I spent a very fruitful New Year’s morning doing a bit of thinking.
Thinking is good for us. At the start of a new year, thinking is definitely preferable to making resolutions. At least when you think, you have achieved something here and now whereas if you make a resolution, it usually ends in disappointment somewhere down the line.
The thinking I did this morning was ostensibly to keep myself entertained whilst meeting my old nemesis i.e. that ridiculous high-maintenance fish pond in the garden. It is worse today as I am working on my own.
On my way from London to Kuala Lumpur I started a book I had been meaning to read for some time. I bought it nearly eight years ago in anticipation that one day I will need it. Perhaps not for myself but certainly for my ageing parents.
I have read six chapters so far and each topic has been a revelation. The author, Dr Mark Lachs, is definitely someone I would not mind sitting next to on a long-haul flight.
The advice that reminded me of this morning’s task is the one about accepting the fixed things that we cannot change but limiting the damage by recognising and changing the things we can change.
In Dr Lachs’ words: There are things that happen to some of us as we get older that we simply have no control over. The disabilities that may or may not result from these often random events are cards we are dealt and simply must play. We have no choice. But there is another source of disability – excess disability – over which you can have influence. Not every bad card we get is dealt by fate. These (other) cards, like those in a game of draw poker, are ones you can put back in the deck to try to get a better hand. The key is recognizing when you’ve been dealt a bad hand and having the gumption to do something about it.
How does this relate to the said pond?
Well, I have cleaned this pond a few times now and recognise that the thing I cannot change is the terrible way in which it was constructed. The outflow pipes, of which there are two, are of such narrow width that accumulated sand continually blocks it. Emptying the pond requires constant flushing of the pipes which is time consuming and demoralising.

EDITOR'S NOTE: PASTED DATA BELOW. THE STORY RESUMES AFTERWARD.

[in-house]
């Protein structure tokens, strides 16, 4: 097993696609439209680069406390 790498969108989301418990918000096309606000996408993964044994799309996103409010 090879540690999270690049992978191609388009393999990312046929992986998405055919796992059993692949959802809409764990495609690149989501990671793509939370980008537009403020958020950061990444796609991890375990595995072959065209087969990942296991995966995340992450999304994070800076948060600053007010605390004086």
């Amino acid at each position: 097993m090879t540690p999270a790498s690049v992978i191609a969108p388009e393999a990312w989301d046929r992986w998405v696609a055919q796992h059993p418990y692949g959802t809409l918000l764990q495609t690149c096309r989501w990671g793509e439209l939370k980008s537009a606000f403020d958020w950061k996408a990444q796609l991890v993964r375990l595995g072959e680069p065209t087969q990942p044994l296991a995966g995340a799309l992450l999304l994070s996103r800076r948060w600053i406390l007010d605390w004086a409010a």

What I can change, though, are some things. I drained the pond fully before using a net to scrape and collect all the pine needles, leaves and just plain grunge. I decided not to lift the heavy stones and fountain mechanism out of the pond for separate washing. I did not scrub the decorative rocks behind the pond, which were probably designed to remind people of some ancient mountain in China with accompanying waterfalls. I simplified the cleaning tools and just used dishwashing liquid.
And so the pond is cleaned. Another thing I realised is that this is a job that is better done regularly but for reasons I have mentioned before, this pond is a folly and no one really wants to do the job.
In the afternoon my father asks whether the cleaning was difficult. The truth is that nothing is truly difficult if you set your mind to it, but in this case the construction was not ideal. In fact I said: it is stupidly constructed.
At which point he told me that the pond was constructed for feng shui reasons by someone who advised him from the temple. The man who constructed the fishpond later ran off with the money people had pledged to the temple.
This is heart of the problem money is your idol. There is a great book on this by Timothy Keller but that is for another day. For now, all I am thinking of is a cat nap but in this house, there is only one person who feels that this is a right, but this is ok as it is the cat itself.